One effect of a growing economy is the cost to build or renovate hotels is constantly climbing. In 2018 alone, the cost of construction rose an eye-popping 5.7 percent, according to Rider Levett Bucknall’s “First Quarter 2019 North American Quarterly Construction Cost Report.”
One cause of rising costs is a severe labor shortage. With the scarcity of qualified manpower, buildings being constructed lack quality and are taking longer to build. This is why some ownerships are studying modular construction as a potential solution to build more efficiently and with greater quality control.
With modular construction, the building can be constructed by various methods depending on the circumstance of the design and location. Buildings can be constructed out of wood, steel or even concrete. They can be created in components such as prefabricated panels, where the walls are built in various incremental lengths from floor to ceiling and stacked on a trailer and transported to the site. Each is numbered and designed to connect to each other. They can be completed with such exterior finishes such as a brick veneer, an exterior finish insulation system or siding. They also can have the windows set in place at the fabrication plant. Other modular methods go as far as creating a fully completed guestroom, including the finished bathroom, flooring in place and most of the furniture, fixtures and equipment, including the television attached to the unit.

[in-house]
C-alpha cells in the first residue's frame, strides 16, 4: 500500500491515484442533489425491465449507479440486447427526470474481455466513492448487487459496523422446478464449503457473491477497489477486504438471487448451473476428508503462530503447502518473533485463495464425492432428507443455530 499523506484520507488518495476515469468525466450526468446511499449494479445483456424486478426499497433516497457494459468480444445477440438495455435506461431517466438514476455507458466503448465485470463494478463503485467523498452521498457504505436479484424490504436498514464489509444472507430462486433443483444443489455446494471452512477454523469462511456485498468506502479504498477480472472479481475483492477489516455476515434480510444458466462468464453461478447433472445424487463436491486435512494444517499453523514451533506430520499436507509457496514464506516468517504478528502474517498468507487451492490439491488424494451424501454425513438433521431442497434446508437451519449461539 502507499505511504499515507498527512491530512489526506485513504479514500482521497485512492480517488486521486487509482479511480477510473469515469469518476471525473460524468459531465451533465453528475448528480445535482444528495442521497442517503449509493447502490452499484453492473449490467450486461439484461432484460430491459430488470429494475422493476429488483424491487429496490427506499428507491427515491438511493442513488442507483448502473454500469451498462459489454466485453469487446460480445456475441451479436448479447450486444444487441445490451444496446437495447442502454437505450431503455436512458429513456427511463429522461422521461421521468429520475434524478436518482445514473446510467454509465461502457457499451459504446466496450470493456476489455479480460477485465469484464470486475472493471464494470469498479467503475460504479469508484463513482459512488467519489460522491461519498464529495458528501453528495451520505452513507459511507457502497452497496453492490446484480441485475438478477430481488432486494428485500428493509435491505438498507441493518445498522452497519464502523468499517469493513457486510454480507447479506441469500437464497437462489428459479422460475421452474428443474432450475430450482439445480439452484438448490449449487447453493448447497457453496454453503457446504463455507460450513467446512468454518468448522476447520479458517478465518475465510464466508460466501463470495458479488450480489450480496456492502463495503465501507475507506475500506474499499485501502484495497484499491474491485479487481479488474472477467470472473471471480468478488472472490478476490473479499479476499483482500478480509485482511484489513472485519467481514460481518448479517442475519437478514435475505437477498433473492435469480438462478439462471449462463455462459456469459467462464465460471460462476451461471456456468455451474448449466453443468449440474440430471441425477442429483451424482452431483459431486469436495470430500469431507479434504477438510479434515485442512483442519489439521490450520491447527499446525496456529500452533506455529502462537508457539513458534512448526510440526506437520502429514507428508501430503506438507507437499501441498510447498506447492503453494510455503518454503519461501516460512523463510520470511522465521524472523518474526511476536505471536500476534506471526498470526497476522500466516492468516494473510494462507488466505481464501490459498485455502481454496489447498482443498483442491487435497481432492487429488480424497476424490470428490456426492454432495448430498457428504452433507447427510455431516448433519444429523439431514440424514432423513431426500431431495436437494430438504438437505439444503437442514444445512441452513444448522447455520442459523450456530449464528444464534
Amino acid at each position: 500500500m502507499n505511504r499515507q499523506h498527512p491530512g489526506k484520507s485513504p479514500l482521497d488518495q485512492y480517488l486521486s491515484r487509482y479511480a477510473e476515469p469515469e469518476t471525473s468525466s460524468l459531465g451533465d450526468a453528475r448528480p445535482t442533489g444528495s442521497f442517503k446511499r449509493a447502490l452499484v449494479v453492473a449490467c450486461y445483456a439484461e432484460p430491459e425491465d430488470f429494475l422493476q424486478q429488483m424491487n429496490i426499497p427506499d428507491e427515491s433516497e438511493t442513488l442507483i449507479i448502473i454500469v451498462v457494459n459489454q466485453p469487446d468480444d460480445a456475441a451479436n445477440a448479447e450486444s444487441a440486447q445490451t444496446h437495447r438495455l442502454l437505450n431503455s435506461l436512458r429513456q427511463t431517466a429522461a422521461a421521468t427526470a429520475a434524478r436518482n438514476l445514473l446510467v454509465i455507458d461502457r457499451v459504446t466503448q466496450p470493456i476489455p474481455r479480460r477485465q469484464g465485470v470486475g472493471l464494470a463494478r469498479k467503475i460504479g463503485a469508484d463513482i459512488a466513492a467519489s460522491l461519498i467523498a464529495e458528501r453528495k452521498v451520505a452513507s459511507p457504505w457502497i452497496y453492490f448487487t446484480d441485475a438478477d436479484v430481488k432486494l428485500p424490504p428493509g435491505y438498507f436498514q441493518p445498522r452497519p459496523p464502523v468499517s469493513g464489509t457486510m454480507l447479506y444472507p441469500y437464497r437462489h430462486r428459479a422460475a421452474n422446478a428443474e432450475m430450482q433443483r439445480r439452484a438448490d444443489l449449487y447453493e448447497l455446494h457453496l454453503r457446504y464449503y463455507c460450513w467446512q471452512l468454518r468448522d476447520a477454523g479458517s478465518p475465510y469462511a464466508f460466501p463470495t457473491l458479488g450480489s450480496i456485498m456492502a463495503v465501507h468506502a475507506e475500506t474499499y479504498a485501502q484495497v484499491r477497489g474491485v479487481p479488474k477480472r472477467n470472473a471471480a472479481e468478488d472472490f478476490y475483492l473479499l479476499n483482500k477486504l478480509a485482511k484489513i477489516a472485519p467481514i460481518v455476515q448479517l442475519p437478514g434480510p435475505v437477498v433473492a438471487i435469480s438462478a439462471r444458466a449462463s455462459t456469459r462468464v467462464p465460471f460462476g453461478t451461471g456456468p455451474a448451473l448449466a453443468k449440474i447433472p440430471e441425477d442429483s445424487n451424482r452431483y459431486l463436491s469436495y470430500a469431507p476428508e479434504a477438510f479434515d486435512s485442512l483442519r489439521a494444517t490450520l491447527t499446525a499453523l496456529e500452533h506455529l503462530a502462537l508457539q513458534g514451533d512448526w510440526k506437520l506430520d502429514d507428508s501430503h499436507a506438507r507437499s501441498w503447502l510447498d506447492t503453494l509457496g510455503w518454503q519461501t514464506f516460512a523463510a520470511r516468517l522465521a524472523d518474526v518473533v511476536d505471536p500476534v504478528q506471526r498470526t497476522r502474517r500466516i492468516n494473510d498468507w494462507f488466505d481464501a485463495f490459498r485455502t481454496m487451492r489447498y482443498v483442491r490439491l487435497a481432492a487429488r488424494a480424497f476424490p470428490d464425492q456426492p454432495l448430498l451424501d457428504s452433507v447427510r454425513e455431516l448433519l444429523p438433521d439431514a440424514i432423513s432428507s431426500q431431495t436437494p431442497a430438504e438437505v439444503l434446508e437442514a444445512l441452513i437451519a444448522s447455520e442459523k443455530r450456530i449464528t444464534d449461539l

Be mindful that shipping and logistics can increase the cost of the modular pricing, in some cases significantly. The cost of trucking can add up quickly and sometimes exceed the cost of traditional construction. Having the manufacturing plant closer to the site helps alleviate some of the transportation costs. For one hotel project in New York City, rooms were built in Poland, shipped to Brooklyn and trucked into lower Manhattan. A bit far, but for the market at that time, it might have been the best option.
An important element to keep in mind when contemplating modular construction is the local building department must agree and approve your modular plan. This may involve someone visiting the plant where the modular components are being fabricated. Lastly, make sure the detailed construction drawings are signed and sealed by a qualified engineering firm that specializes in modular design and your contractor has experience in this method of construction. The time benefit of modular will be lost if your project is used as a learning curve.
Stephen Siegel is principal with H-CPM, a construction project management and owner representation company.